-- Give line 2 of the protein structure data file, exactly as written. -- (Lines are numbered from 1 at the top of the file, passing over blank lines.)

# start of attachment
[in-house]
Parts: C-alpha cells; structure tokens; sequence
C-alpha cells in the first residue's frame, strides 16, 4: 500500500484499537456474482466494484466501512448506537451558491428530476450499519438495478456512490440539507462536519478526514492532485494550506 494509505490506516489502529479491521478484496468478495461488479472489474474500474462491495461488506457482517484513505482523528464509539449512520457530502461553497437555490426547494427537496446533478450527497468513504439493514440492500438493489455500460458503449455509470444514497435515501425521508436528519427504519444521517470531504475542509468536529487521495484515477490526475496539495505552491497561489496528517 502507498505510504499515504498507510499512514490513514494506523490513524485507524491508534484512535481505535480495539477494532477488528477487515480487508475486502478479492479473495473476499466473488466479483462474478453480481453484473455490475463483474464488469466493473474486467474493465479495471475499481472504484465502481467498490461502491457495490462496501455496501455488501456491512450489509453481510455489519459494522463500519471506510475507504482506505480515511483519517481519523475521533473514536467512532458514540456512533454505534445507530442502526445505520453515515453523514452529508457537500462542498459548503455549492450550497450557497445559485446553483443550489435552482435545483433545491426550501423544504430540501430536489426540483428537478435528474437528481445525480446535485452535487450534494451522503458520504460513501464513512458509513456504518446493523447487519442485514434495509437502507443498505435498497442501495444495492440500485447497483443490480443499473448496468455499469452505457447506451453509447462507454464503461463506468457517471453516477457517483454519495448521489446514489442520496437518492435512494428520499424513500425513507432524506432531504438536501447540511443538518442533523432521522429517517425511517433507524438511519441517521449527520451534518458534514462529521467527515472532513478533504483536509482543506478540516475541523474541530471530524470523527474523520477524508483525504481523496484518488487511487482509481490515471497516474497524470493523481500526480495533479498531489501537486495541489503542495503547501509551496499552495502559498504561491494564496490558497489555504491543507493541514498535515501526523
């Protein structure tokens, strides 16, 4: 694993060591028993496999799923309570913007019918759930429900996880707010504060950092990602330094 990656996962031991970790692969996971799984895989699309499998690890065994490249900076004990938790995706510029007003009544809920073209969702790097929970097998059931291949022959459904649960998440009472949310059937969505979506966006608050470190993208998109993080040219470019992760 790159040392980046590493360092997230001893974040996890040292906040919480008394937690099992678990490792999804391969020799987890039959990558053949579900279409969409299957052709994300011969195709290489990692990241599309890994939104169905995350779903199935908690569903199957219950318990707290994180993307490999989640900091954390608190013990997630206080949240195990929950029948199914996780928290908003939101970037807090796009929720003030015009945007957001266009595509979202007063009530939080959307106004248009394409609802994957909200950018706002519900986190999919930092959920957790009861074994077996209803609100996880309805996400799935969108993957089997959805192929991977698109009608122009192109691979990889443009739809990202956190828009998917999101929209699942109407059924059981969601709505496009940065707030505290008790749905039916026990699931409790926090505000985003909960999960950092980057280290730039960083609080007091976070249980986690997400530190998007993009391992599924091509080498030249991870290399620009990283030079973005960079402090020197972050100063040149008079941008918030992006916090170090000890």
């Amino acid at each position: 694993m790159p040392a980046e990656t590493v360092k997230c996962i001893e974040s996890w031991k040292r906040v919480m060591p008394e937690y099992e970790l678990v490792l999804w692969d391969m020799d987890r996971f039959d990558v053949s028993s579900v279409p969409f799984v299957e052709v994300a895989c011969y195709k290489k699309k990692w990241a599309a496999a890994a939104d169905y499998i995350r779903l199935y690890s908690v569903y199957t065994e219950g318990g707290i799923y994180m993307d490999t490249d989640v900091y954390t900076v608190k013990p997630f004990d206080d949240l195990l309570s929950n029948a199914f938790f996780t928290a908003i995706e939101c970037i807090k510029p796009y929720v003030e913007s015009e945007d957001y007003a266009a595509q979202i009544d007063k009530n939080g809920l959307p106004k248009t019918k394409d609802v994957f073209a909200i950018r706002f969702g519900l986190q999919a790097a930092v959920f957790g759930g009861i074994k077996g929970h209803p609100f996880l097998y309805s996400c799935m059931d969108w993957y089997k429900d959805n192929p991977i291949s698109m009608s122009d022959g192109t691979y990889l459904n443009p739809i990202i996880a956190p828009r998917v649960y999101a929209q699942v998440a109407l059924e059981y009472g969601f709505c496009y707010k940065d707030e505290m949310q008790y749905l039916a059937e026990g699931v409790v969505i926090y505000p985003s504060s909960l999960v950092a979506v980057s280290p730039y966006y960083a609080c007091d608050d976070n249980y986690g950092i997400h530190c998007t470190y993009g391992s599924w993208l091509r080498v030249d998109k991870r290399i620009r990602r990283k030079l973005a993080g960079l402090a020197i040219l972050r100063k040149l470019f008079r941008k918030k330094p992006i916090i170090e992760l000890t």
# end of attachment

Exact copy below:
Parts: C-alpha cells; structure tokens; sequence